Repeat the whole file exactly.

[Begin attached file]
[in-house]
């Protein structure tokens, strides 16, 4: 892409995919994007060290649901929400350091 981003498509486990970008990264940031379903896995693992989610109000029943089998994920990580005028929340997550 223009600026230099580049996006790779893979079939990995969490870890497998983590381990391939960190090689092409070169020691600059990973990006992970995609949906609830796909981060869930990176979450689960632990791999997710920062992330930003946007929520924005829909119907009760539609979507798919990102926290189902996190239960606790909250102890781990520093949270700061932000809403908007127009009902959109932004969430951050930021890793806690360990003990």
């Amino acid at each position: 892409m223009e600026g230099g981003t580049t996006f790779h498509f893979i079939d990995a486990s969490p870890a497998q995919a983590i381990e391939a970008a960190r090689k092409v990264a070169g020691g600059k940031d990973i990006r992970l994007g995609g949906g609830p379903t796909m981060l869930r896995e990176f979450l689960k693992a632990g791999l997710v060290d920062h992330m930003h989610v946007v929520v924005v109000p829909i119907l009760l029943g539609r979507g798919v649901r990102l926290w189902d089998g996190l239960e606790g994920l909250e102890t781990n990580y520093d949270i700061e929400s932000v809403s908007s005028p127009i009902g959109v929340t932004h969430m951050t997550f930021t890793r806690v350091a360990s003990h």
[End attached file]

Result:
[in-house]
């Protein structure tokens, strides 16, 4: 892409995919994007060290649901929400350091 981003498509486990970008990264940031379903896995693992989610109000029943089998994920990580005028929340997550 223009600026230099580049996006790779893979079939990995969490870890497998983590381990391939960190090689092409070169020691600059990973990006992970995609949906609830796909981060869930990176979450689960632990791999997710920062992330930003946007929520924005829909119907009760539609979507798919990102926290189902996190239960606790909250102890781990520093949270700061932000809403908007127009009902959109932004969430951050930021890793806690360990003990």
């Amino acid at each position: 892409m223009e600026g230099g981003t580049t996006f790779h498509f893979i079939d990995a486990s969490p870890a497998q995919a983590i381990e391939a970008a960190r090689k092409v990264a070169g020691g600059k940031d990973i990006r992970l994007g995609g949906g609830p379903t796909m981060l869930r896995e990176f979450l689960k693992a632990g791999l997710v060290d920062h992330m930003h989610v946007v929520v924005v109000p829909i119907l009760l029943g539609r979507g798919v649901r990102l926290w189902d089998g996190l239960e606790g994920l909250e102890t781990n990580y520093d949270i700061e929400s932000v809403s908007s005028p127009i009902g959109v929340t932004h969430m951050t997550f930021t890793r806690v350091a360990s003990h």